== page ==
2020 Summer Session Review: COVID Term 2
COVID-19 deeply impacted how the Court functioned. Which cases did the Court still hear, and how did technology change how they were heard?
The COVID-19 pandemic has deeply impacted how society and institutions function. The Court too had to respond to the challenges posed by the pandemic and determine the best course of action. Naturally, the Court suspended normal functioning and worked at reduced capacity on both administrative and judicial sides. In this two-part term review, we look back at two aspects: cases that were heard and the court’s reliance on technology to continue its operations.
Court turns to video-conferencing and e-filing
During the COVID-19 induced lockdown, the Court has turned to technology to continue operating. On March 22nd, the Court set up a Bench to hear ‘extremely urgent’ matters over video-conference. To ensure accessibility, it also set up a video conferencing room on its premises for lawyers and litigants who may not have access to the adequate infrastructure otherwise. By March 26th, it was strongly urging all advocates to make use of its e-filing system. Litigants can file all petitions and submissions through the Supreme Court of India’s web-portal.
In its latest ‘Standard Operating Procedure’ published on June14th, it standardized the system for the listing of cases. Using a combination of the Court’s official website and e-mail, the Registrar has gone completely digital.
In the spirit of keeping hearings open to the public, the Court has allowed a limited number of journalists to view hearings from its video-conferencing room.
Source: By msnetwerk licensed under Pixabay License
Is e-filing and video conferencing new?
The Indian judiciary has been undergoing gradual digitisation since the mid-2000s, primarily as a result of the National e-Governance Plan. Courts have recognised that going digital could result in greater efficiency and transparency and therefore have taken steps to modernize administrative processes through the use of technology. The judiciary’s plans to modernize have included building infrastructure to allow for e-filing and video-conferencing.
The Supreme Court cemented the importance of e-filing in 2005 when it published its first National Policy and Action Plan, which included a section on electronic filing. In subsequent years, the Supreme Court and various High Courts began introducing procedures for filing cases online.
However, up until the COVID-19 outbreak, very few litigants used e-filing. Consider, for example, the two High Courts perhaps most known for e-filing – Punjab and Haryana, and Delhi. In 2019, the SC E-Committee reported that the two courts combined saw fewer than a 1000 matters filed online. By contrast, in just the first six months of 2019, a combined 1.9 lakh cases were filed in these two High Courts. While the Supreme Court hasn’t publicly reported its pre-COVID-19 e-filing numbers, they are likely similar.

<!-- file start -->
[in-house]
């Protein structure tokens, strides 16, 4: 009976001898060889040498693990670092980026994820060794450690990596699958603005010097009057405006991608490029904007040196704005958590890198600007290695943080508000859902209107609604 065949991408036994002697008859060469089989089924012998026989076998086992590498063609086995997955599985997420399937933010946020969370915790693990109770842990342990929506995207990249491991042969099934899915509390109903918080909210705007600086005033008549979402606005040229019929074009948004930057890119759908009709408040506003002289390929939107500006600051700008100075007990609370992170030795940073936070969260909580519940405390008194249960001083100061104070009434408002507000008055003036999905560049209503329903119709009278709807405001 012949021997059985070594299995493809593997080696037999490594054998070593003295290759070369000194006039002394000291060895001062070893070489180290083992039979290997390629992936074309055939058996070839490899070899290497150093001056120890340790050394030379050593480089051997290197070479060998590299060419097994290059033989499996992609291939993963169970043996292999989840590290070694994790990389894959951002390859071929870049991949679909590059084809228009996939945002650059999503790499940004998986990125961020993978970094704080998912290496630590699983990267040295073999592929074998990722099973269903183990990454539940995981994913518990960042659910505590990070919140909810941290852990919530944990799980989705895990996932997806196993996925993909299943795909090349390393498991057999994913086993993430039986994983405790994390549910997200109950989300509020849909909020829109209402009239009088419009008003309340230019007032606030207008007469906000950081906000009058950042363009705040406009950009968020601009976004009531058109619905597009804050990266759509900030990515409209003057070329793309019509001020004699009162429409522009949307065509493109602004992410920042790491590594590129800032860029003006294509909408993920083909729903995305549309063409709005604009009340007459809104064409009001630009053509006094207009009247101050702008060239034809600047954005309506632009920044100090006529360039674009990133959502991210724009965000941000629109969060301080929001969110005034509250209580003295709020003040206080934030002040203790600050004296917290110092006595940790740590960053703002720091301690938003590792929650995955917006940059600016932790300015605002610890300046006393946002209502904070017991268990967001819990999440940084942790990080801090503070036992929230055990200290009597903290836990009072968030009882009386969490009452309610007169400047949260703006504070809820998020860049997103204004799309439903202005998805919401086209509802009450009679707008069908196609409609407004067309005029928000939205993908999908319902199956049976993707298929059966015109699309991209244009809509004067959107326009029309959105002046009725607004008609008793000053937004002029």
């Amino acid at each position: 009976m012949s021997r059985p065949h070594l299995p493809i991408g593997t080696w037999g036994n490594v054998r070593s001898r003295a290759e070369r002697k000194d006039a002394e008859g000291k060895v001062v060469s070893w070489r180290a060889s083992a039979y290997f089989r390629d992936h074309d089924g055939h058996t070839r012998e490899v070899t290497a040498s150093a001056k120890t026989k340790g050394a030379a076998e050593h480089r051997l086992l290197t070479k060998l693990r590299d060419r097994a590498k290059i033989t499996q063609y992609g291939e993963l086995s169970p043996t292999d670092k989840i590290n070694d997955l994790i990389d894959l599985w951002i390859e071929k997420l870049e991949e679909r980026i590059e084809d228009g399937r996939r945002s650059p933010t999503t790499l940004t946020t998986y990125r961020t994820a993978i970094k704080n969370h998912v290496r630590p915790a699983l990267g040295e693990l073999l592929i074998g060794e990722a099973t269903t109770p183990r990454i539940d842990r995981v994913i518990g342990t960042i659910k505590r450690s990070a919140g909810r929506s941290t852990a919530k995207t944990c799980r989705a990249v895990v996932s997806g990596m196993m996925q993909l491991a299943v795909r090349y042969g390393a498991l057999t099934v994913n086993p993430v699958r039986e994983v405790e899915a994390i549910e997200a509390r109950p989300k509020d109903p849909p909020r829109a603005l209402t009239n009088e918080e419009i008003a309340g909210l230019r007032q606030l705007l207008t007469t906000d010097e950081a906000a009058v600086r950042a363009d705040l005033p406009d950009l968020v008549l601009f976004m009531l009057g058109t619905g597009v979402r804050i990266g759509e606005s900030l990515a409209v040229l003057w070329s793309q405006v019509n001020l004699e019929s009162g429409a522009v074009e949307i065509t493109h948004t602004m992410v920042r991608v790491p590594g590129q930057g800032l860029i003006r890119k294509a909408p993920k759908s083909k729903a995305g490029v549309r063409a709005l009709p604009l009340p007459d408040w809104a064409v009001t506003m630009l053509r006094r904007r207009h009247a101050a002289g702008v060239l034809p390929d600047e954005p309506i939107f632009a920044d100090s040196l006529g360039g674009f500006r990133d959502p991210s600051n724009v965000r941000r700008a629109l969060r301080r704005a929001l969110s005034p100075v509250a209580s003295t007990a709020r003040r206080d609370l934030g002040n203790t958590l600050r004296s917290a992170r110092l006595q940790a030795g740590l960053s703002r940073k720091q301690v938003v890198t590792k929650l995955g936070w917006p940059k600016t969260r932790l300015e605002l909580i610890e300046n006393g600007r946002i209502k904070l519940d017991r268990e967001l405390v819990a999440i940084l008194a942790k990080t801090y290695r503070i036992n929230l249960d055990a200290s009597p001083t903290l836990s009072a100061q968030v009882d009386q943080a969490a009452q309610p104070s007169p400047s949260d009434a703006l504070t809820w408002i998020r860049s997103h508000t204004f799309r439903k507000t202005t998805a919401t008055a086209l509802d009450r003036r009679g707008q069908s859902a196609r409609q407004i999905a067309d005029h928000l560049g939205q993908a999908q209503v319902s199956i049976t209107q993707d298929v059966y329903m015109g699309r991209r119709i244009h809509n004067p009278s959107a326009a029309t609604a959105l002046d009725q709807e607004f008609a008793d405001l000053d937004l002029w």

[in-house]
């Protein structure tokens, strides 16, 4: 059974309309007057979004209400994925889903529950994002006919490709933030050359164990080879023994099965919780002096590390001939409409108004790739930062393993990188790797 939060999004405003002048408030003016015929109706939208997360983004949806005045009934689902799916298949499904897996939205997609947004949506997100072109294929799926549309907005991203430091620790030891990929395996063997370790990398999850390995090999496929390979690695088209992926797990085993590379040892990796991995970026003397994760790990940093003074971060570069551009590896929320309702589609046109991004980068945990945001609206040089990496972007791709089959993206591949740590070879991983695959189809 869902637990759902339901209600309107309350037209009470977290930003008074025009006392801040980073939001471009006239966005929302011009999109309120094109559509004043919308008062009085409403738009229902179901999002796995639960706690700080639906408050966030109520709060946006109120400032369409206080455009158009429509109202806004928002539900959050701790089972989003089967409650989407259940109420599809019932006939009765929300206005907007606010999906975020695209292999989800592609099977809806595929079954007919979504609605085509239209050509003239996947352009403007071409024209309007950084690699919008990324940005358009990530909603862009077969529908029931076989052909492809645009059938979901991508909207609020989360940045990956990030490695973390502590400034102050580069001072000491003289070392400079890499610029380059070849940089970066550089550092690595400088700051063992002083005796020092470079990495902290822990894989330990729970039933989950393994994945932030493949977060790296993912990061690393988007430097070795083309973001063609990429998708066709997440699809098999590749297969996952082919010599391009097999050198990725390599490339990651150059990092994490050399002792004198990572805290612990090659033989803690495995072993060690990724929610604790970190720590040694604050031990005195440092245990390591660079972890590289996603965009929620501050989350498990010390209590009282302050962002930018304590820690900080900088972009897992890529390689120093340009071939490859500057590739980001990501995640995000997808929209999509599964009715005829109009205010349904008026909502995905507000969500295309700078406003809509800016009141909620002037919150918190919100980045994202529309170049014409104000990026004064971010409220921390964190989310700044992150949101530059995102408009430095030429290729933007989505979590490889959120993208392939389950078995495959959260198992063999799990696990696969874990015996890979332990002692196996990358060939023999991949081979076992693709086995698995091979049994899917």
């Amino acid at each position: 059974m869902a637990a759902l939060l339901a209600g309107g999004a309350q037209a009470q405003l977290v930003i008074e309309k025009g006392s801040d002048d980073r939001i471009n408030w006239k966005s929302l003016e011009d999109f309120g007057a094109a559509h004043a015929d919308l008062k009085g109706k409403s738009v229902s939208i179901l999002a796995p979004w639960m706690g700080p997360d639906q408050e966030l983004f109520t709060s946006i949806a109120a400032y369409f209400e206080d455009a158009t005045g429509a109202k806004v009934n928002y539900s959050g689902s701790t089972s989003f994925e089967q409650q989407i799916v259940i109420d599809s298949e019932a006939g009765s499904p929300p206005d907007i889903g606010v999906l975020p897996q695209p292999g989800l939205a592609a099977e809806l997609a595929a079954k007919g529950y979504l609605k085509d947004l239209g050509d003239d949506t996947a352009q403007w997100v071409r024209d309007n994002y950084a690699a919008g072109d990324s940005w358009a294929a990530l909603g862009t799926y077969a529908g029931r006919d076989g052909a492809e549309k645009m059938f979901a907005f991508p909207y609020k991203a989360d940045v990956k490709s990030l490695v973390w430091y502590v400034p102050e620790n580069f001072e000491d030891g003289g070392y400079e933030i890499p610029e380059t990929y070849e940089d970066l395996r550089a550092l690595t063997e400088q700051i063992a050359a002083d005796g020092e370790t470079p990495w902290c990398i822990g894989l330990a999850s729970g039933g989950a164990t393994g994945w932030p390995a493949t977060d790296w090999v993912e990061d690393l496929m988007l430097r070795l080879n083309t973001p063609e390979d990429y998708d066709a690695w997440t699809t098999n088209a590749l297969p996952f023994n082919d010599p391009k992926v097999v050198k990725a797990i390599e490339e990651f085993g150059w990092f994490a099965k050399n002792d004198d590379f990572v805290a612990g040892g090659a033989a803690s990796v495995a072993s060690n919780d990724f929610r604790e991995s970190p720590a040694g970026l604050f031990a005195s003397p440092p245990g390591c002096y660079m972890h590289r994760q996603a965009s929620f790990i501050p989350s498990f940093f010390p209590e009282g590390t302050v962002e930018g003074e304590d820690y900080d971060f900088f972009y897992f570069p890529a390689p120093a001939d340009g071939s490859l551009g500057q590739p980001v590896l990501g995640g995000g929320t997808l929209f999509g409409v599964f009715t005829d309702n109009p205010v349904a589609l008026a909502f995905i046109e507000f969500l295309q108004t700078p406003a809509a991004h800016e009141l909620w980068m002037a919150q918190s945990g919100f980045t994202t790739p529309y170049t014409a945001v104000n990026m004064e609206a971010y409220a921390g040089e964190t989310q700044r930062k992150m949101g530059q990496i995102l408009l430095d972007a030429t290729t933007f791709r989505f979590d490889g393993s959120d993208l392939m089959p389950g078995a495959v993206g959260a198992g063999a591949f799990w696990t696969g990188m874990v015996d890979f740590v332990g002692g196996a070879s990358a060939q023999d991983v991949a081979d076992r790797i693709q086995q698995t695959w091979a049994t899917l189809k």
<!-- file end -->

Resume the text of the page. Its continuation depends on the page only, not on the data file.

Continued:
Much like e-filing, video conferencing has been around since the mid-2000s but was infrequently used till now. It first gained prominence when the Supreme Court held in State of Maharashtra v. Praful Desai (2003) that courts could record evidence over video-calls. Roughly a decade later, the E-Committee emphasised the importance of setting up video-conferencing in lower courts to conduct hearings of under-trial prisoners and record evidence. Beyond that specific situation, however, the Supreme Court rarely used video-conferencing to hear oral arguments.
How does this compare to other apex courts?
Many apex courts around the world have embraced digitization during the outbreak. The cross-section of courts we surveyed all had e-filing in place before COVID-19. However, with the exception of Canada and Singapore, none had standardized video-conferencing already in place.
As the head of the Supreme Court of India’s E-Committee, Justice D.Y. Chandrachud has hinted, the COVID-19 outbreak should serve as a catalyst for change. In other words, technological innovations brought about due to COVID-19 have the potential to modernize the Indian judiciary in the long-term. For example, the COVID-19 lockdown has served to stress test the e-filing system, by increasing the volume of documents being filed online. This may have forced the Registrar to troubleshoot key issues facing the online filing system. Proponents of digitisation will hope that this will accelerate the rate of digitatisation of the Indian judiciary.